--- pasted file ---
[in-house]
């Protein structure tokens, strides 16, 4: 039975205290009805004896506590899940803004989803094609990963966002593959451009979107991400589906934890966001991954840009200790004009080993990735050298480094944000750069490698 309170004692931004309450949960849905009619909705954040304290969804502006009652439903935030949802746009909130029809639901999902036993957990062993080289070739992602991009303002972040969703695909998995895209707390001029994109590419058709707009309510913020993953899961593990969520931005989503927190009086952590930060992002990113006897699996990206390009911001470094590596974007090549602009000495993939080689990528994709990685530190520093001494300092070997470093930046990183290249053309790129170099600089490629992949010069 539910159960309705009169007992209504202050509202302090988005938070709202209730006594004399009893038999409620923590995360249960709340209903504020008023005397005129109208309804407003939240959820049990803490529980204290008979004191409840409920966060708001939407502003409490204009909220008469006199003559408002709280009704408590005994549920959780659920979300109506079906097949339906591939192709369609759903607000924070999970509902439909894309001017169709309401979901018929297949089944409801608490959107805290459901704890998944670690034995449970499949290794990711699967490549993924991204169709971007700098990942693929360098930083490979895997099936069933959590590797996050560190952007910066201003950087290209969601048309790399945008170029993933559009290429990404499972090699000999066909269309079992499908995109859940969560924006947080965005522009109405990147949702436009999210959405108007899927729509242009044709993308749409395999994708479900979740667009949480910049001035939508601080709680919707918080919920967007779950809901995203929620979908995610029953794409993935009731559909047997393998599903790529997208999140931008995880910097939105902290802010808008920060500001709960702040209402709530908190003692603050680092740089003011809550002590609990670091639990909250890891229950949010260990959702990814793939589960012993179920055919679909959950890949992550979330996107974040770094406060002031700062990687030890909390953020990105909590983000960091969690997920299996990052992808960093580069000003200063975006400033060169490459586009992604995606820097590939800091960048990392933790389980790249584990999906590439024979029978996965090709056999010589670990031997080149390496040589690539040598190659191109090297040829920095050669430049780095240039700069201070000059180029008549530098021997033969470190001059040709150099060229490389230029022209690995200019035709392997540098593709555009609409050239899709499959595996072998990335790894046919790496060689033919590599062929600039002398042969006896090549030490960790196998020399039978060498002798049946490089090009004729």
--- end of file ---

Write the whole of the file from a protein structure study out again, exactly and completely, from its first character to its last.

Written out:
[in-house]
């Protein structure tokens, strides 16, 4: 039975205290009805004896506590899940803004989803094609990963966002593959451009979107991400589906934890966001991954840009200790004009080993990735050298480094944000750069490698 309170004692931004309450949960849905009619909705954040304290969804502006009652439903935030949802746009909130029809639901999902036993957990062993080289070739992602991009303002972040969703695909998995895209707390001029994109590419058709707009309510913020993953899961593990969520931005989503927190009086952590930060992002990113006897699996990206390009911001470094590596974007090549602009000495993939080689990528994709990685530190520093001494300092070997470093930046990183290249053309790129170099600089490629992949010069 539910159960309705009169007992209504202050509202302090988005938070709202209730006594004399009893038999409620923590995360249960709340209903504020008023005397005129109208309804407003939240959820049990803490529980204290008979004191409840409920966060708001939407502003409490204009909220008469006199003559408002709280009704408590005994549920959780659920979300109506079906097949339906591939192709369609759903607000924070999970509902439909894309001017169709309401979901018929297949089944409801608490959107805290459901704890998944670690034995449970499949290794990711699967490549993924991204169709971007700098990942693929360098930083490979895997099936069933959590590797996050560190952007910066201003950087290209969601048309790399945008170029993933559009290429990404499972090699000999066909269309079992499908995109859940969560924006947080965005522009109405990147949702436009999210959405108007899927729509242009044709993308749409395999994708479900979740667009949480910049001035939508601080709680919707918080919920967007779950809901995203929620979908995610029953794409993935009731559909047997393998599903790529997208999140931008995880910097939105902290802010808008920060500001709960702040209402709530908190003692603050680092740089003011809550002590609990670091639990909250890891229950949010260990959702990814793939589960012993179920055919679909959950890949992550979330996107974040770094406060002031700062990687030890909390953020990105909590983000960091969690997920299996990052992808960093580069000003200063975006400033060169490459586009992604995606820097590939800091960048990392933790389980790249584990999906590439024979029978996965090709056999010589670990031997080149390496040589690539040598190659191109090297040829920095050669430049780095240039700069201070000059180029008549530098021997033969470190001059040709150099060229490389230029022209690995200019035709392997540098593709555009609409050239899709499959595996072998990335790894046919790496060689033919590599062929600039002398042969006896090549030490960790196998020399039978060498002798049946490089090009004729």